When I was a kid, my family would always take trips up to the northwoods. My grandpa and uncle both fished, which could mean heading out on the boat early in the morning, perhaps even if it was raining lightly. Being out on the water at such odd hours, on a large, isolated lake in the woods, could be equal parts peaceful and unnerving. Dredge is a horror game that leans heavily into that, with elements that encourages repetitively scouring fishing spots and shipwrecks for resources, while also hinting at the unsettling nature of being alone, or not so alone, in the watery wilderness.
Dredge begins with a fisherman in a boat and an advertisement saying Greater Marrow is looking for people to come and fish in the area. However, something happens. You awake on the docks of Greater Marrow, with the Mayor noting you hit the rocks and crashed. After getting a boat and a bill, you head out to start your new task of fishing, casting out nets, collecting from crab pots, and dredging shipwrecks to make money and improve your boat and capabilities, all while learning more about the area and assisting inhabitants on different islands.
However, the actual story of Dredge is told as you explore the ocean and your fishing travels take you to different ports and regions in the game. You may hear about a missing mayor from one town. A strange individual in a solitary mansion will bid you to recover missing items from shipwrecks. You’ll learn about a family crest taken by a creature of the depths. Sometimes the fish you catch will be wrong. A lot is happening here, with some of the horror stories in the game being isolated incidents and others tying into larger concerns.
The basics of Dredge are simple, though the things you need to do in the game change based on the time of day. During typical daylight hours, let’s say 5am to 6pm, things are peaceful. The sun will be out. You’ll see areas in the water where you can fish or dredge for materials. Fishing involves pressing in time with indicators to catch creatures, while dredging involves pressing a button to switch between rows and avoid gaps. You want to fill up the space on your boat efficiently enough to bring back your catches and treasures to sell and materials to use to unlock improvements for your boat or research new equipment to buy. You can also use nets or crab pots to get more items. When you stop at various ports, you might also see people around to talk to and assist with additional side quests. For example, a grieving father may ask for a belt buckle from his son who drowned when a ship crashed. A person might ask you to deliver materials to a new homestead.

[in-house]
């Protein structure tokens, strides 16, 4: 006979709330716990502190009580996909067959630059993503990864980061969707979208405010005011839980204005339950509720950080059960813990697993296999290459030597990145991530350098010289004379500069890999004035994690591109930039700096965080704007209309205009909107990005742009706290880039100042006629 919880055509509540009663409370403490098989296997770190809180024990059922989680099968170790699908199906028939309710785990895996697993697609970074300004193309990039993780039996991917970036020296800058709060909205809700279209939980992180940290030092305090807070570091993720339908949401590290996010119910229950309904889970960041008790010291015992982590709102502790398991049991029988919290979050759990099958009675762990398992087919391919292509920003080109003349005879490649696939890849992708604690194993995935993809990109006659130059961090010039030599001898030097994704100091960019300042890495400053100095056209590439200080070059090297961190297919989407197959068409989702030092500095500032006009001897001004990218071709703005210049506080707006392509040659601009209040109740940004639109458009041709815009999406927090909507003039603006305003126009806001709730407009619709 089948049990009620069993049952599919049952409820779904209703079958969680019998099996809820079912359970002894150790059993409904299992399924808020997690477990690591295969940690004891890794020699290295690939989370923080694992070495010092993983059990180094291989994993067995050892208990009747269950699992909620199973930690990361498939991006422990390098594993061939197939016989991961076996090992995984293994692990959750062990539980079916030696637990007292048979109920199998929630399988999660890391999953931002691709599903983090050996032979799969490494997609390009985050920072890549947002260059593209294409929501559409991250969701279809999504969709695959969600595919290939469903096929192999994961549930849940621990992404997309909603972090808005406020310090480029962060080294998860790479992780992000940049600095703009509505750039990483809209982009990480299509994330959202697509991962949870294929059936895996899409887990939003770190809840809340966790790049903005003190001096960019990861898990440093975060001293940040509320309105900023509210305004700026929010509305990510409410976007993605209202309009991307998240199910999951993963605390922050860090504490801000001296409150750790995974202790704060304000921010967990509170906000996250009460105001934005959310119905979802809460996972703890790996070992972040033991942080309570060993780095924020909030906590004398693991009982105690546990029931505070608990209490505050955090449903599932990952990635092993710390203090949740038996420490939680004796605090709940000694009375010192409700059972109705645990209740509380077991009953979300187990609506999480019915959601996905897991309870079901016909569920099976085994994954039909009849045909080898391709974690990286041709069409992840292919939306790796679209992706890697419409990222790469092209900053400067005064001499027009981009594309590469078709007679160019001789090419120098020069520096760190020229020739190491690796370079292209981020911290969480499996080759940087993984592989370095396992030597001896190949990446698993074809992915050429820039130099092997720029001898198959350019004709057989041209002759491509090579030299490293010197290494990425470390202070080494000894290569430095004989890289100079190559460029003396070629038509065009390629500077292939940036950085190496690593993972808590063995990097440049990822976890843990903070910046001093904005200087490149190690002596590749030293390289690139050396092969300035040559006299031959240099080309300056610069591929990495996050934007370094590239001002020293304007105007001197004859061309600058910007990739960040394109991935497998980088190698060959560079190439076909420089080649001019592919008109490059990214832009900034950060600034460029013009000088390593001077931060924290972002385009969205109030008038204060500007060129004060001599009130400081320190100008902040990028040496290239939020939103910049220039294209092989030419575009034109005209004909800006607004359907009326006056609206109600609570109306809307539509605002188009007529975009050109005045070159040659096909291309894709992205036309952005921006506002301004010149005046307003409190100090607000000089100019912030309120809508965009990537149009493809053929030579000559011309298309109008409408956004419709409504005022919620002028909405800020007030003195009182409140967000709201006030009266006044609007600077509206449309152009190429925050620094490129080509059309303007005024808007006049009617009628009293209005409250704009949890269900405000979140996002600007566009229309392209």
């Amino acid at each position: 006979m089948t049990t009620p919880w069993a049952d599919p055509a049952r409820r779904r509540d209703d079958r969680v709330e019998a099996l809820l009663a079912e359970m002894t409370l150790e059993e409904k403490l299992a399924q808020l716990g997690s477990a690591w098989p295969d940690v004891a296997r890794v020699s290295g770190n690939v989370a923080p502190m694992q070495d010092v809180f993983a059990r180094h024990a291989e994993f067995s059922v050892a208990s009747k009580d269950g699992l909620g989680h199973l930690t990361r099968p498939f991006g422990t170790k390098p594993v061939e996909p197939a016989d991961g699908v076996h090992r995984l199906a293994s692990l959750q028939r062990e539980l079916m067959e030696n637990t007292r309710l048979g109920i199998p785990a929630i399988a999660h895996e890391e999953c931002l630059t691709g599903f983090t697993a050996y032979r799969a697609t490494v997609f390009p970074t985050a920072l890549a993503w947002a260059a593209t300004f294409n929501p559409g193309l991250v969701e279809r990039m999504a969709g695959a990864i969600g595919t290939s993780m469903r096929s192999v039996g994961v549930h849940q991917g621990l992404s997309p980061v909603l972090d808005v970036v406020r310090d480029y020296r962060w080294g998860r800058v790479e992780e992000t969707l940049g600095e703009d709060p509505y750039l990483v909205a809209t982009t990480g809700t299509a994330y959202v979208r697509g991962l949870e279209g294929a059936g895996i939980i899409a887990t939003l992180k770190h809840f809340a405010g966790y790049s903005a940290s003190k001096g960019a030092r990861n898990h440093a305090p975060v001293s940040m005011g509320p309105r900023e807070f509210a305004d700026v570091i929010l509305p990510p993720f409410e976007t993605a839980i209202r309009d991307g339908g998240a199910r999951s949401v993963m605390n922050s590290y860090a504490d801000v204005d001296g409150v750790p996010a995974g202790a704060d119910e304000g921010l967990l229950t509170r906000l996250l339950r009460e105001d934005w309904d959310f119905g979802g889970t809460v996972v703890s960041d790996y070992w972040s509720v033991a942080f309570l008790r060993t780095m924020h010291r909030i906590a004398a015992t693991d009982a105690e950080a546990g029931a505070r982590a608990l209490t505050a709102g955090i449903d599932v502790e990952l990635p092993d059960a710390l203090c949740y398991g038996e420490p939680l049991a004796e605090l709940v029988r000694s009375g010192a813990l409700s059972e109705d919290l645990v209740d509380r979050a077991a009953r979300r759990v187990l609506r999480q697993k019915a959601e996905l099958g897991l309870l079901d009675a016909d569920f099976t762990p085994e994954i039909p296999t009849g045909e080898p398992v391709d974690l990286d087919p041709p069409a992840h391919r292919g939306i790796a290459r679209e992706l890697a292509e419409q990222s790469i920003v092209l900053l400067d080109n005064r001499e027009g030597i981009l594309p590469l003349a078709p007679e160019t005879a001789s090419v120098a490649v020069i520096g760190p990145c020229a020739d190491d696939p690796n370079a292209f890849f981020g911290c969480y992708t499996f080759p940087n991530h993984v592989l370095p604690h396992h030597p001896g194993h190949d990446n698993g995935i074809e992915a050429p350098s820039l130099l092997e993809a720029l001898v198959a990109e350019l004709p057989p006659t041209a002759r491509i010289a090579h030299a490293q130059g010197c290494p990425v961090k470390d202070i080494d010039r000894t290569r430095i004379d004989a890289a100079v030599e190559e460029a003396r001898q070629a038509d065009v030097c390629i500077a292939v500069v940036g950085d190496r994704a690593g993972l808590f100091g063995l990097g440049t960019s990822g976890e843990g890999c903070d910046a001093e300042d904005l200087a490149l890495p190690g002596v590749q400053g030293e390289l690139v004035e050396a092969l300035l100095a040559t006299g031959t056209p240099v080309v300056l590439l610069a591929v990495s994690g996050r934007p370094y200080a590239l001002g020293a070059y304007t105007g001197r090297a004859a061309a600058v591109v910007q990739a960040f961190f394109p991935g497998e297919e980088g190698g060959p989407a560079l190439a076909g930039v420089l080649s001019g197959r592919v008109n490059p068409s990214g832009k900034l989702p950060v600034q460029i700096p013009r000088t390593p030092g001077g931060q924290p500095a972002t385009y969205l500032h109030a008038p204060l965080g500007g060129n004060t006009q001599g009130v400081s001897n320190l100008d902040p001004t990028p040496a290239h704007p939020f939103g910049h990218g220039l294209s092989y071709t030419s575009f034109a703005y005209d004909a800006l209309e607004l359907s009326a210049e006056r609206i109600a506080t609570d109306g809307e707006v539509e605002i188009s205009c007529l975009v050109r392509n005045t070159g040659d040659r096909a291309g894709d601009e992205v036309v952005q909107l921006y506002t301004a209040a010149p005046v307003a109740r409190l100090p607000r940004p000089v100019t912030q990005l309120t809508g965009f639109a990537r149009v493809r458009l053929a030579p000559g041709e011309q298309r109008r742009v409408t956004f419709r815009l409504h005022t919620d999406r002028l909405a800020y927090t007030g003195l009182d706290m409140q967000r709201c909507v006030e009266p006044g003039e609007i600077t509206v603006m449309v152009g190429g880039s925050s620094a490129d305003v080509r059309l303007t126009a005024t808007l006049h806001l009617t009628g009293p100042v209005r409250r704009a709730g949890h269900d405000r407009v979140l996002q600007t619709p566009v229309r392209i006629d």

However, when night falls, Dredge becomes a game that embraces horror. Rocks that weren’t there during the day can appear out of nowhere. Strange, giant fish, clouds of energy, and waterspouts can pursue you. Crows can attack, stealing fish you’ve caught. Your boat can take damage, perhaps even enough to sink you and end your journeys. And if you don’t rest, this unease, reflected by a gauge at the top of the screen, means these occurrences can bleed over into waking hours.
It becomes more than just a fishing game, but rather a game about resource management to make greater strides. The additional islands surrounding Greater Marrow can take more than 12 hours to reach, if you haven’t upgraded your engine, which could leave you limping into a port once you try to make the trek out there. You’ll come to realize that precautions that keep you safe at night, like lights, draw in the very things that can kill you. When you start fishing up questionable catches, taking them to certain people can make you realize others also know something is “wrong,” but are handling it in different ways. It’s incredibly unnerving and unsettling, but without jump scares. Rather, you’ll sometimes encounter moments where you know things are wrong and you’re in danger, but you can’t exactly address it properly to save yourself.
But at the same time, the balance is there in such a way that it almost lets you pretend this is a normal, pleasant fishing game. The fact that the two sides of the experience are balanced so well makes Dredge more enjoyable. People interested in fishing games might be pleased because of all of the upgrade paths and different sorts of fish. (Even pursuing the ones that are tainted is interesting, since you don’t know if or when you might discover the variants.) People who enjoy horror games might find themselves drawn to the way Dredge teases its otherworldly elements and lets you happen upon what’s going on as they explore.
Another thing I didn’t expect is for Dredge to be as accessible a horror and fishing game as it is. There’s a dedicated section in options designed to help make it easy for people to play, without toning down the difficulty in most cases. You can set the colors for emphasized, important, positive, and negative text. You can turn the option to toggle the Radial menu for abilities and equippment. You can set text speeds and pop up durations. You can adjust motion smoothing and the turning deadzone. Also, if you are having trouble fishing, there’s a “relaxed” mode that guarantees you will catch a fish, even if you fail. It’s all very accommodating, but doesn’t negatively affect gameplay.
Dredge not only manages to be a compelling fishing game that constantly urged me to scour every part of the option, but also is a great horror game with fantastic ambiance. It is perfectly unsettling, with things going awry when you least expect them. It makes you want to tempt fate by sounding a siren or using lights while on the water alone at night, even though you know whatever’s sounding a horn back at you doesn’t mean you well.
Dredge is available on the Nintendo Switch, PlayStation 4, PlayStation 5, Xbox One, Xbox Series X, and PC.